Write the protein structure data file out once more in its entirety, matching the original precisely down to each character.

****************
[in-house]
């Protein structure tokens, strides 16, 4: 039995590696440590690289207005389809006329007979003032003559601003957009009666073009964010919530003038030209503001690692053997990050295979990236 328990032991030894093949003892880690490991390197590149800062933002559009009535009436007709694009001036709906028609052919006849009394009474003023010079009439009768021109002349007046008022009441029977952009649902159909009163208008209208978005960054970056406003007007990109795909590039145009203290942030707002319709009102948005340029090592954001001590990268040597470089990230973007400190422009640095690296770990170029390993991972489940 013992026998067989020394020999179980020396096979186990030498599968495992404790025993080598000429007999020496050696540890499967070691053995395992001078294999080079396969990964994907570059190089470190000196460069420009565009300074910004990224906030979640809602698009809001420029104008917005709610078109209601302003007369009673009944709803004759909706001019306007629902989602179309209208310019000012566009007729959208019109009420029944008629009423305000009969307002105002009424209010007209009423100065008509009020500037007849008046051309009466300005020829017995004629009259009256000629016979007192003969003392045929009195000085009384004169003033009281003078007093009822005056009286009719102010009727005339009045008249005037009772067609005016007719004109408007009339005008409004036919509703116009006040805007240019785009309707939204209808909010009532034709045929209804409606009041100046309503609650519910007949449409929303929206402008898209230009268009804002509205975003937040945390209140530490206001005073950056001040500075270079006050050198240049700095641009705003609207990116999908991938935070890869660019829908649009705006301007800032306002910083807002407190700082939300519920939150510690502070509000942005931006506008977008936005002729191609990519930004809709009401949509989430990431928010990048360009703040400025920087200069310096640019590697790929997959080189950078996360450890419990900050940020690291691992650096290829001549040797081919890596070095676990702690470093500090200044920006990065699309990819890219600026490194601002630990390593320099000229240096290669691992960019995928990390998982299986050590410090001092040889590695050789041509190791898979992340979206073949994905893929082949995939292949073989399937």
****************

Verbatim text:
[in-house]
């Protein structure tokens, strides 16, 4: 039995590696440590690289207005389809006329007979003032003559601003957009009666073009964010919530003038030209503001690692053997990050295979990236 328990032991030894093949003892880690490991390197590149800062933002559009009535009436007709694009001036709906028609052919006849009394009474003023010079009439009768021109002349007046008022009441029977952009649902159909009163208008209208978005960054970056406003007007990109795909590039145009203290942030707002319709009102948005340029090592954001001590990268040597470089990230973007400190422009640095690296770990170029390993991972489940 013992026998067989020394020999179980020396096979186990030498599968495992404790025993080598000429007999020496050696540890499967070691053995395992001078294999080079396969990964994907570059190089470190000196460069420009565009300074910004990224906030979640809602698009809001420029104008917005709610078109209601302003007369009673009944709803004759909706001019306007629902989602179309209208310019000012566009007729959208019109009420029944008629009423305000009969307002105002009424209010007209009423100065008509009020500037007849008046051309009466300005020829017995004629009259009256000629016979007192003969003392045929009195000085009384004169003033009281003078007093009822005056009286009719102010009727005339009045008249005037009772067609005016007719004109408007009339005008409004036919509703116009006040805007240019785009309707939204209808909010009532034709045929209804409606009041100046309503609650519910007949449409929303929206402008898209230009268009804002509205975003937040945390209140530490206001005073950056001040500075270079006050050198240049700095641009705003609207990116999908991938935070890869660019829908649009705006301007800032306002910083807002407190700082939300519920939150510690502070509000942005931006506008977008936005002729191609990519930004809709009401949509989430990431928010990048360009703040400025920087200069310096640019590697790929997959080189950078996360450890419990900050940020690291691992650096290829001549040797081919890596070095676990702690470093500090200044920006990065699309990819890219600026490194601002630990390593320099000229240096290669691992960019995928990390998982299986050590410090001092040889590695050789041509190791898979992340979206073949994905893929082949995939292949073989399937």